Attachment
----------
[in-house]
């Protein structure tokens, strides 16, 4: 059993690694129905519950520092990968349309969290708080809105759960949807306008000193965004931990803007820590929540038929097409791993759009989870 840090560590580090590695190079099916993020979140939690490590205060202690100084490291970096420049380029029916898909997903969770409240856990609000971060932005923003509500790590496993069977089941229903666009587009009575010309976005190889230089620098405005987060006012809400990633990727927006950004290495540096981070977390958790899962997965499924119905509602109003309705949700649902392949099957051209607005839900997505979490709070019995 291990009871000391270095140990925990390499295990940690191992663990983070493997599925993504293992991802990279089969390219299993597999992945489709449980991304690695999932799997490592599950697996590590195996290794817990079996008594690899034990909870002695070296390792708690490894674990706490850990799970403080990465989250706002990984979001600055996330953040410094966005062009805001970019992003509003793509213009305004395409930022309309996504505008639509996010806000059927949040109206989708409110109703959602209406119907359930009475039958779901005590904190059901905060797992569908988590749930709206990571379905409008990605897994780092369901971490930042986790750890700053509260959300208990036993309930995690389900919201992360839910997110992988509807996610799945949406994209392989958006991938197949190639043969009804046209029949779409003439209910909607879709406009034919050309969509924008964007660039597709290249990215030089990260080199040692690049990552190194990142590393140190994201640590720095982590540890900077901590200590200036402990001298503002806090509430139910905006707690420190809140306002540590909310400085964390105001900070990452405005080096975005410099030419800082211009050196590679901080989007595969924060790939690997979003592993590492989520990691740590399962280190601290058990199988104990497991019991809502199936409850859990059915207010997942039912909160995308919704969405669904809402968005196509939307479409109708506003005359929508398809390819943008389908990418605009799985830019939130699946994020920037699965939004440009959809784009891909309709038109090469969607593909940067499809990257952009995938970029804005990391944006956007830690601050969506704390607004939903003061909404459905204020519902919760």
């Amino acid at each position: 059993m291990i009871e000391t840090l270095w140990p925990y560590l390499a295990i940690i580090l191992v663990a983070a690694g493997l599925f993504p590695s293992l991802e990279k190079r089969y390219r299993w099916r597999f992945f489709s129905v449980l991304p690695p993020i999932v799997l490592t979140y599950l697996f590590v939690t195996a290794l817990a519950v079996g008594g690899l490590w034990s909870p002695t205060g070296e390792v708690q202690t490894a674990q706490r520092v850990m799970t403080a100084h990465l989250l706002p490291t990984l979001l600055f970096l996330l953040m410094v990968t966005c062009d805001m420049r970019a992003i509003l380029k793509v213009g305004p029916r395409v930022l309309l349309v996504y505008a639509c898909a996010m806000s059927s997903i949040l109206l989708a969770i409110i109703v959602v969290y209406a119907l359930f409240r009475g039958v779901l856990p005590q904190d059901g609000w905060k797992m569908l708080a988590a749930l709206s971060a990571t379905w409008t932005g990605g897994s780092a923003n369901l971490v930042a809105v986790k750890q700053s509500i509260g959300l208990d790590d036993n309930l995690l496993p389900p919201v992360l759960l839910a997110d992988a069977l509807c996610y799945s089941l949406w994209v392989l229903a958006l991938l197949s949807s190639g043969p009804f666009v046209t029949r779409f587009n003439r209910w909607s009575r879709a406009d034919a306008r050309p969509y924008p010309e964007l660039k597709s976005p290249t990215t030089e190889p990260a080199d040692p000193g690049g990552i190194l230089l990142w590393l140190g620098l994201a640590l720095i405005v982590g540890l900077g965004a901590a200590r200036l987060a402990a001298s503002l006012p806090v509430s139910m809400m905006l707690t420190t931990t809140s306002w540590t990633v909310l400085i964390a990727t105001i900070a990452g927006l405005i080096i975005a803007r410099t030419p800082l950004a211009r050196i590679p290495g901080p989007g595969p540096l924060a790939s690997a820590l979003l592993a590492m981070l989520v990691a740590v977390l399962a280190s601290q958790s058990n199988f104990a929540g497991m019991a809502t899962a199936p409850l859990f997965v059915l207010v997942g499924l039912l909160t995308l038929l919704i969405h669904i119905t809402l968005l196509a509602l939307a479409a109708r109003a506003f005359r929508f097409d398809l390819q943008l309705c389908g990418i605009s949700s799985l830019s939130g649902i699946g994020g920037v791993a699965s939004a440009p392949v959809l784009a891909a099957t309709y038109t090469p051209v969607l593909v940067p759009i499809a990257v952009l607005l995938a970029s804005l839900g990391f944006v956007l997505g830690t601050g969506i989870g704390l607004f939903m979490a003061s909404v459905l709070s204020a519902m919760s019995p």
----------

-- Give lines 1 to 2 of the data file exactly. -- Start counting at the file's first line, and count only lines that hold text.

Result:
[in-house]
């Protein structure tokens, strides 16, 4: 059993690694129905519950520092990968349309969290708080809105759960949807306008000193965004931990803007820590929540038929097409791993759009989870 840090560590580090590695190079099916993020979140939690490590205060202690100084490291970096420049380029029916898909997903969770409240856990609000971060932005923003509500790590496993069977089941229903666009587009009575010309976005190889230089620098405005987060006012809400990633990727927006950004290495540096981070977390958790899962997965499924119905509602109003309705949700649902392949099957051209607005839900997505979490709070019995 291990009871000391270095140990925990390499295990940690191992663990983070493997599925993504293992991802990279089969390219299993597999992945489709449980991304690695999932799997490592599950697996590590195996290794817990079996008594690899034990909870002695070296390792708690490894674990706490850990799970403080990465989250706002990984979001600055996330953040410094966005062009805001970019992003509003793509213009305004395409930022309309996504505008639509996010806000059927949040109206989708409110109703959602209406119907359930009475039958779901005590904190059901905060797992569908988590749930709206990571379905409008990605897994780092369901971490930042986790750890700053509260959300208990036993309930995690389900919201992360839910997110992988509807996610799945949406994209392989958006991938197949190639043969009804046209029949779409003439209910909607879709406009034919050309969509924008964007660039597709290249990215030089990260080199040692690049990552190194990142590393140190994201640590720095982590540890900077901590200590200036402990001298503002806090509430139910905006707690420190809140306002540590909310400085964390105001900070990452405005080096975005410099030419800082211009050196590679901080989007595969924060790939690997979003592993590492989520990691740590399962280190601290058990199988104990497991019991809502199936409850859990059915207010997942039912909160995308919704969405669904809402968005196509939307479409109708506003005359929508398809390819943008389908990418605009799985830019939130699946994020920037699965939004440009959809784009891909309709038109090469969607593909940067499809990257952009995938970029804005990391944006956007830690601050969506704390607004939903003061909404459905204020519902919760």